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One Hour/Four Places (with Foust, Gayla Mills, Mil Norman-Risch, Liz Sheehan)

  • Chop Suey Books 2913 West Cary Street Richmond, VA, 23221 United States (map)

Join us for One Hour/Four Places, a reading with Foust, Gayla Mills, Mil Norman-Risch, and Liz Sheehan. Free & open to the public.

Foust, who goes by the single name, is a writer and printmaker who lives in Richmond, VA. She received an MFA in creative writing from Spalding University in Louisville, KY in 2008, and a BFA in Illustration from the University of the Arts in Philadelphia in 1985. Her stories have appeared in places like Minnetonka ReviewSmokelong QuarterlyWord Riot, and Wrong Tree Review, among others. Her sporadically maintained website (her words, not ours!) can be found at and new cartoons appear regularly on Facebook at her page, Six of One, Half Dozen of the Other

Gayla Mills is the author of “The Last Day”, as well as published features, reviews, and flash fiction, all which can be found at Gayla also teaches writing and until recently was the director of the writing center at Randolph-Macon College. Her essays have appeared in RED OCHRE LiT, Prairie Wolf Press, Skirt!, The Truth about the Fact, Greenwoman, The Stylus, Agenda: The Magazine of Politics and Culture, The Hook, and the Richmond Times Dispatch. Her chapbook of personal essays, Finite, won the RED OCHRE LiT Chapbook contest and was published in April 2012. In addition to writing, Gayla plays stand-up bass in a bluegrass duo with her husband.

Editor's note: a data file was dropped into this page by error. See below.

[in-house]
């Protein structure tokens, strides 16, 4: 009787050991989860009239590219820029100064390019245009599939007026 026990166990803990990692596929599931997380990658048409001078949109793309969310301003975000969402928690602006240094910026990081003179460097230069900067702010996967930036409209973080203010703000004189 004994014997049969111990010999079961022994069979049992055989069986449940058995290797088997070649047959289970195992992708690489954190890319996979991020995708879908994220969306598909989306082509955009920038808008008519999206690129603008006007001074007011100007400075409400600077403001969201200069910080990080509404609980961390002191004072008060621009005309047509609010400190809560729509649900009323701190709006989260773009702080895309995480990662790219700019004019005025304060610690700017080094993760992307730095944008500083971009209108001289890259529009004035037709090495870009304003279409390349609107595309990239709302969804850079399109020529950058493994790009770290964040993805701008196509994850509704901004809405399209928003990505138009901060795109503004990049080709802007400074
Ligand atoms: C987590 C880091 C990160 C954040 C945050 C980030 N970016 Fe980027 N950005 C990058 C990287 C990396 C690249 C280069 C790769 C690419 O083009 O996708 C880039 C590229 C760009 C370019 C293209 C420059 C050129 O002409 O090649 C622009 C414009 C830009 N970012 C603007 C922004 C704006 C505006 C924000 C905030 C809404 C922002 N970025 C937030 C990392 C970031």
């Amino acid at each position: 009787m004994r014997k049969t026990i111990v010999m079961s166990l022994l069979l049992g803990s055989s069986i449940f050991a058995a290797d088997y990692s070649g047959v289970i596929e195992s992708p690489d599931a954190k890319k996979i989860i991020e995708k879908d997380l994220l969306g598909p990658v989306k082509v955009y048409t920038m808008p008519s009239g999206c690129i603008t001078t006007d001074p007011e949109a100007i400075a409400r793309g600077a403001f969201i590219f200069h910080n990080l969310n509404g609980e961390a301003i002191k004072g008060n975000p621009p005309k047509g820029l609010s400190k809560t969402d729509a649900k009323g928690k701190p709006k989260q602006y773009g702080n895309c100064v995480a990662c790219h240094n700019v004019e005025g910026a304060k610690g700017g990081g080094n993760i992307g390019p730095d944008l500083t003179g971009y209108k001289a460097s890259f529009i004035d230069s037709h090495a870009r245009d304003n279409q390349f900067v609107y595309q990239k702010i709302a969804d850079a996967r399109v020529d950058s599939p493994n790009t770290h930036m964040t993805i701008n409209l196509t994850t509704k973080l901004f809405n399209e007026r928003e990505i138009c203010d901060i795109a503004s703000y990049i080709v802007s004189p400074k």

Mil Norman-Risch is a teacher and writer whose work has been published in a number of print journals including Willow Springs, Valparaiso Review, Sojourners, Dogwood, Chariton Review, Tipton Poetry Review, and Sow’s Ear Poetry Review as well as in Agha Shahid Ali’s ghazal anthology, Ravishing DisUnities. Acknowledgement of her work includes various fellowships and prizes, among them a Pushcart nomination.

Liz Sheehan is a cultural anthropologist whose creative non-fiction explores personal experience in relation to history and place. As an academic, she has published on contemporary Irish culture, the role intellectuals play in the public sphere, and how the arts can help children understand history. She has taught at Johns Hopkins University, American University, and the University of Richmond, where she was the director of a program that trained K-12 teachers to use the arts to teach all subjects. Her blog is at